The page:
By JAMES BROOKE, The New York Times, March 15, 2005
SEOUL, South Korea - Halfway through a video from North Korea, the camera pans on a propaganda portrait of Kim Jong Il, North Korea's leader, magnificent in his general's dress uniform with gold epaulets. Scribbled in black ink across his smooth face is a demand for "freedom and democracy."
If genuine, the graffiti speaks of political opponents willing to risk execution to get their message out. If staged, the video means that a North Korean hustler was willing to deface a picture of the "Dear Leader" to earn a quick profit by selling it to a South Korean human rights group. Either way, the 35-minute video is the latest evidence that new ways of thinking are stealing into North Korea, perhaps corroding the steely controls on ideology and information that have kept the Kim family in power for almost 60 years.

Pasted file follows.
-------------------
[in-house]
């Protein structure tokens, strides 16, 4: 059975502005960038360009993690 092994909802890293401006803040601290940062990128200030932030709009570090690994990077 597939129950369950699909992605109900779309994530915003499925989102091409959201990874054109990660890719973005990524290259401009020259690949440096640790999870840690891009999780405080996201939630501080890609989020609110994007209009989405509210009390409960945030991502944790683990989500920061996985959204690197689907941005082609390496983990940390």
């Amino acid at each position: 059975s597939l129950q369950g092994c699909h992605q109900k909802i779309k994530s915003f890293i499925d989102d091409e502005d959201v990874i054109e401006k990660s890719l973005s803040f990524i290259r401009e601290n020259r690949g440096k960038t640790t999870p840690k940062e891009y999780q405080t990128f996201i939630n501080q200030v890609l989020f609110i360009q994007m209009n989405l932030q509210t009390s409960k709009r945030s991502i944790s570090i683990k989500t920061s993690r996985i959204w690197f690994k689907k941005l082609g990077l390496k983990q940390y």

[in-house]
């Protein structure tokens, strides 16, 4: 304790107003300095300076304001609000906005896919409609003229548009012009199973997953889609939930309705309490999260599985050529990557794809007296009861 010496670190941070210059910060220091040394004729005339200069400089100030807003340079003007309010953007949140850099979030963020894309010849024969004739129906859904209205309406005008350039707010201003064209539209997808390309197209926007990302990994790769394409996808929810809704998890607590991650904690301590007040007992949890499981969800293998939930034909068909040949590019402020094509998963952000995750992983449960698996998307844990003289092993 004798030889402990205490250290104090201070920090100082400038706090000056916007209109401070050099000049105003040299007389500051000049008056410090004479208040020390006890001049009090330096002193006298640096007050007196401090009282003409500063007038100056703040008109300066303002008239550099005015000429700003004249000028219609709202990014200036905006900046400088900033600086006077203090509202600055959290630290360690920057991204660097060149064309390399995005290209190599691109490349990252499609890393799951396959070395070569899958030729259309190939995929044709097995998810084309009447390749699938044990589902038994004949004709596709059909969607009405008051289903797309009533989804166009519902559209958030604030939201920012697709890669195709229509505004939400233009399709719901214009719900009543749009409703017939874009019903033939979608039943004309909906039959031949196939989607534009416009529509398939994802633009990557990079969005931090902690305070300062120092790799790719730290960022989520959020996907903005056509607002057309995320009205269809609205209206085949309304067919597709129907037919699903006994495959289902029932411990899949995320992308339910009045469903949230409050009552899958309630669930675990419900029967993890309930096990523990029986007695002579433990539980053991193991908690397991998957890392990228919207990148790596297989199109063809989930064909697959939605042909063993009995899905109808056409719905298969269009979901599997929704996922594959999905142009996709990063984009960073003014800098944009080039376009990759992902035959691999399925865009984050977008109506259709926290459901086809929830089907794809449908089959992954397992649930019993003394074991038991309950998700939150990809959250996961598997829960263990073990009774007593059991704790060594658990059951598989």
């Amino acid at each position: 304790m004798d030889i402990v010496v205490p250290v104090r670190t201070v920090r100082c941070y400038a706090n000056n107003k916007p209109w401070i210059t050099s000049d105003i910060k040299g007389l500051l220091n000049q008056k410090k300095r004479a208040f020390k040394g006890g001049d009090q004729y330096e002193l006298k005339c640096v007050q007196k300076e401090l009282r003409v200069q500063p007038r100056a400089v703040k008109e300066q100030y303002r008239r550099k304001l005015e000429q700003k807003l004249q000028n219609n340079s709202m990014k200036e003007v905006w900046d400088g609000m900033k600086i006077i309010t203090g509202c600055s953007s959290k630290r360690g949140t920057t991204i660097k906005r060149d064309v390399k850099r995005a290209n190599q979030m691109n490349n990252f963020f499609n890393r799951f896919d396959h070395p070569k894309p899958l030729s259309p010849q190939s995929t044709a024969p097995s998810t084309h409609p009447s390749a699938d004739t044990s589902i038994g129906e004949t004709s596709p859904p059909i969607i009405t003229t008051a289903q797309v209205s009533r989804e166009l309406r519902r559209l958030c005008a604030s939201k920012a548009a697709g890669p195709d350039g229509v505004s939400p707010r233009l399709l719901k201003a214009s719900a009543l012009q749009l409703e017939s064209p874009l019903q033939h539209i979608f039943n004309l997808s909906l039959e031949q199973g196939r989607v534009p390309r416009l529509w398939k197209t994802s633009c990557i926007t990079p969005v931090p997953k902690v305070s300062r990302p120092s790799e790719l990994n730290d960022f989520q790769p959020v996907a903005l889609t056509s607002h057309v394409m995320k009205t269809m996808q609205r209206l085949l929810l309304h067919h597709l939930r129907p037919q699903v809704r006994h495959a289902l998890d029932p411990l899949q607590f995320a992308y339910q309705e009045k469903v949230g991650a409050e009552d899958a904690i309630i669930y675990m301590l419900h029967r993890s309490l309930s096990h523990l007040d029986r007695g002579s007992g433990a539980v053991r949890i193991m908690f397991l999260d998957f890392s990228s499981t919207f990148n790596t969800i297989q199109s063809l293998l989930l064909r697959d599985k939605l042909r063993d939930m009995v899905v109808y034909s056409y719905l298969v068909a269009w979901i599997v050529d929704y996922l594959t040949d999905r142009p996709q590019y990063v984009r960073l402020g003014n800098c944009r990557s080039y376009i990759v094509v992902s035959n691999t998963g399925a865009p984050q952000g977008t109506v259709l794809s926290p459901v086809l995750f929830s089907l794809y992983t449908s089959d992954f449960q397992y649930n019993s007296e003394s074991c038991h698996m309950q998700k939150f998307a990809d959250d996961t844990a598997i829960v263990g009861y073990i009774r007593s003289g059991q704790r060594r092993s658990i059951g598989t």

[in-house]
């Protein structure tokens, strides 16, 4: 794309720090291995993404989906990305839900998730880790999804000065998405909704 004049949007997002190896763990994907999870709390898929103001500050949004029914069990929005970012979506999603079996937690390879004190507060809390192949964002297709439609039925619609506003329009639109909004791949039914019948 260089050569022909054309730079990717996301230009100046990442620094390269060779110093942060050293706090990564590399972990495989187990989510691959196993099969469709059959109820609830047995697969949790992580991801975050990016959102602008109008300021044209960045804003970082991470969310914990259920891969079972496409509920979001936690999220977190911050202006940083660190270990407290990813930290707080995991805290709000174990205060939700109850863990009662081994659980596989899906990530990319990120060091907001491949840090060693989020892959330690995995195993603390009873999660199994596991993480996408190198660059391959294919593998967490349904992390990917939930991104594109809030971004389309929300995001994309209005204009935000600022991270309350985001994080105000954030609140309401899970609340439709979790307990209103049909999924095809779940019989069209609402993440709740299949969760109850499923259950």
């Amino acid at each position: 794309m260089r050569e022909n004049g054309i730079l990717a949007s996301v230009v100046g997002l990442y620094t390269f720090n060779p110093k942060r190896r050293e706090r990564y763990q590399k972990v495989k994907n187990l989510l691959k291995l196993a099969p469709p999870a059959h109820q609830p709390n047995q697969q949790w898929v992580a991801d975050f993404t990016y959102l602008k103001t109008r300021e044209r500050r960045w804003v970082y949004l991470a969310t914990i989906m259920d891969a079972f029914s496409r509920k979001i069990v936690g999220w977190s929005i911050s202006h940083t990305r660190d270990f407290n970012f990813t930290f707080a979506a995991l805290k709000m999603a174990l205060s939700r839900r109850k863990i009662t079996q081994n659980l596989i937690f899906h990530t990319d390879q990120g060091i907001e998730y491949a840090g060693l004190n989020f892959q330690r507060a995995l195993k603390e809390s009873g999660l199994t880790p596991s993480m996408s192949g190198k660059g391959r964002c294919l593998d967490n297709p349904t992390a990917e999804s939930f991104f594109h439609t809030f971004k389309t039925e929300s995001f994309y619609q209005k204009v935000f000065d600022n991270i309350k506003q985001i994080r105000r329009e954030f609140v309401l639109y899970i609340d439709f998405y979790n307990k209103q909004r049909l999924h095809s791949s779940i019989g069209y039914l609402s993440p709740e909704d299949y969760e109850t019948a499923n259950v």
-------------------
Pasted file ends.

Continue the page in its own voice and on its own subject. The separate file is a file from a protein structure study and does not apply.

The construction of cellular relay stations last fall along the Chinese side of the border has allowed some North Koreans in border towns to use prepaid Chinese cellphones to call relatives and reporters in South Korea, defectors from North Korea say. And after DVD players swept northern China two years ago, entrepreneurs collected castoff videocassette recorders and peddled them in North Korea. Now tapes of South Korean soap operas are so popular that state television in Pyongyang, North Korea's capital, is campaigning against South Korean hairstyles, clothing and slang, visitors and defectors have said.----------------